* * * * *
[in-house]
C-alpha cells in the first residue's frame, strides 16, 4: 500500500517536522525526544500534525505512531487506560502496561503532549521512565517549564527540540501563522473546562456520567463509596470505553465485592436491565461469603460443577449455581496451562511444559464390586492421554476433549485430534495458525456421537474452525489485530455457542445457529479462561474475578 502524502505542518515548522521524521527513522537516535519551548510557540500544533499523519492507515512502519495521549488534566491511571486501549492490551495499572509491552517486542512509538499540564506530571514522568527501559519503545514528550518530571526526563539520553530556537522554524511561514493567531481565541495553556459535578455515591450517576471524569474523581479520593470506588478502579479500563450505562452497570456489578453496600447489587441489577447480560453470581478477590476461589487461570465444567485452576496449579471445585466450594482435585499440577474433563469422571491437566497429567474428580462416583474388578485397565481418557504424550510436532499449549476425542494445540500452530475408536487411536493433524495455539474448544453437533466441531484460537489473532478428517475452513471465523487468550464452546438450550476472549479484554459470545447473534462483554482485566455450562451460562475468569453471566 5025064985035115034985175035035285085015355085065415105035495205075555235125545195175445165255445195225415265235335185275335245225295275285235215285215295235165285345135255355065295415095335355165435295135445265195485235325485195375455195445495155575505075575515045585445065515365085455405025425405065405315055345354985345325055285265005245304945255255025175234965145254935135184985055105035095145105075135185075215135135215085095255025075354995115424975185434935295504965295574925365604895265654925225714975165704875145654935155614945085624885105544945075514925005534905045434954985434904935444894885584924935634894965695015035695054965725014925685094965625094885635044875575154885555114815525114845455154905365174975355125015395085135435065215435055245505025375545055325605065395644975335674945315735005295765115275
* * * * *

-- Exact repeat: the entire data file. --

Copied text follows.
[in-house]
C-alpha cells in the first residue's frame, strides 16, 4: 500500500517536522525526544500534525505512531487506560502496561503532549521512565517549564527540540501563522473546562456520567463509596470505553465485592436491565461469603460443577449455581496451562511444559464390586492421554476433549485430534495458525456421537474452525489485530455457542445457529479462561474475578 502524502505542518515548522521524521527513522537516535519551548510557540500544533499523519492507515512502519495521549488534566491511571486501549492490551495499572509491552517486542512509538499540564506530571514522568527501559519503545514528550518530571526526563539520553530556537522554524511561514493567531481565541495553556459535578455515591450517576471524569474523581479520593470506588478502579479500563450505562452497570456489578453496600447489587441489577447480560453470581478477590476461589487461570465444567485452576496449579471445585466450594482435585499440577474433563469422571491437566497429567474428580462416583474388578485397565481418557504424550510436532499449549476425542494445540500452530475408536487411536493433524495455539474448544453437533466441531484460537489473532478428517475452513471465523487468550464452546438450550476472549479484554459470545447473534462483554482485566455450562451460562475468569453471566 5025064985035115034985175035035285085015355085065415105035495205075555235125545195175445165255445195225415265235335185275335245225295275285235215285215295235165285345135255355065295415095335355165435295135445265195485235325485195375455195445495155575505075575515045585445065515365085455405025425405065405315055345354985345325055285265005245304945255255025175234965145254935135184985055105035095145105075135185075215135135215085095255025075354995115424975185434935295504965295574925365604895265654925225714975165704875145654935155614945085624885105544945075514925005534905045434954985434904935444894885584924935634894965695015035695054965725014925685094965625094885635044875575154885555114815525114845455154905365174975355125015395085135435065215435055245505025375545055325605065395644975335674945315735005295765115275